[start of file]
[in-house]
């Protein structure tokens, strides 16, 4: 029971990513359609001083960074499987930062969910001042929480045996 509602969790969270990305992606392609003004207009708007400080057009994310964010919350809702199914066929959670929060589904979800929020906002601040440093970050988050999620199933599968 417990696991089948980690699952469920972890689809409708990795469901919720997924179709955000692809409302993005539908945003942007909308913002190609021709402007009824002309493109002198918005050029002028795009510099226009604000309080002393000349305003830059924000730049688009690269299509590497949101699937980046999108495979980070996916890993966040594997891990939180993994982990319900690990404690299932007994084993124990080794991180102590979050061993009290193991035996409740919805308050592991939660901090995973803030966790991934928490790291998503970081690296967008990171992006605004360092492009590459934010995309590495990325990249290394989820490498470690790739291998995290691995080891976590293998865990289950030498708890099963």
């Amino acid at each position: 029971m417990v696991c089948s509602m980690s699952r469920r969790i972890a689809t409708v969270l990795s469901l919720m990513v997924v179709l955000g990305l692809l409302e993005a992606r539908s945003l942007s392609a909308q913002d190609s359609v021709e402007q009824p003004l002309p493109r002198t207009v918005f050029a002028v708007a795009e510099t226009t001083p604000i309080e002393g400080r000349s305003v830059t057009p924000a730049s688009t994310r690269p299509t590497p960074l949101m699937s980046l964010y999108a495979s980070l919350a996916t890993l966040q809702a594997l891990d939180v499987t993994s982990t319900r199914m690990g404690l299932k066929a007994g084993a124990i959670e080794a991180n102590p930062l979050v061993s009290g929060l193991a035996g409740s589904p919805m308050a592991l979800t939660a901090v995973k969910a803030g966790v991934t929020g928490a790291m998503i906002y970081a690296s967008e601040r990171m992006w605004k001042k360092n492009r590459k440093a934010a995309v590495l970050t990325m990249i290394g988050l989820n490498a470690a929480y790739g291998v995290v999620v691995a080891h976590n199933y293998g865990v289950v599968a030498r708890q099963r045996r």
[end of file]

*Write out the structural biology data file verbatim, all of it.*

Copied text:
[in-house]
């Protein structure tokens, strides 16, 4: 029971990513359609001083960074499987930062969910001042929480045996 509602969790969270990305992606392609003004207009708007400080057009994310964010919350809702199914066929959670929060589904979800929020906002601040440093970050988050999620199933599968 417990696991089948980690699952469920972890689809409708990795469901919720997924179709955000692809409302993005539908945003942007909308913002190609021709402007009824002309493109002198918005050029002028795009510099226009604000309080002393000349305003830059924000730049688009690269299509590497949101699937980046999108495979980070996916890993966040594997891990939180993994982990319900690990404690299932007994084993124990080794991180102590979050061993009290193991035996409740919805308050592991939660901090995973803030966790991934928490790291998503970081690296967008990171992006605004360092492009590459934010995309590495990325990249290394989820490498470690790739291998995290691995080891976590293998865990289950030498708890099963």
């Amino acid at each position: 029971m417990v696991c089948s509602m980690s699952r469920r969790i972890a689809t409708v969270l990795s469901l919720m990513v997924v179709l955000g990305l692809l409302e993005a992606r539908s945003l942007s392609a909308q913002d190609s359609v021709e402007q009824p003004l002309p493109r002198t207009v918005f050029a002028v708007a795009e510099t226009t001083p604000i309080e002393g400080r000349s305003v830059t057009p924000a730049s688009t994310r690269p299509t590497p960074l949101m699937s980046l964010y999108a495979s980070l919350a996916t890993l966040q809702a594997l891990d939180v499987t993994s982990t319900r199914m690990g404690l299932k066929a007994g084993a124990i959670e080794a991180n102590p930062l979050v061993s009290g929060l193991a035996g409740s589904p919805m308050a592991l979800t939660a901090v995973k969910a803030g966790v991934t929020g928490a790291m998503i906002y970081a690296s967008e601040r990171m992006w605004k001042k360092n492009r590459k440093a934010a995309v590495l970050t990325m990249i290394g988050l989820n490498a470690a929480y790739g291998v995290v999620v691995a080891h976590n199933y293998g865990v289950v599968a030498r708890q099963r045996r």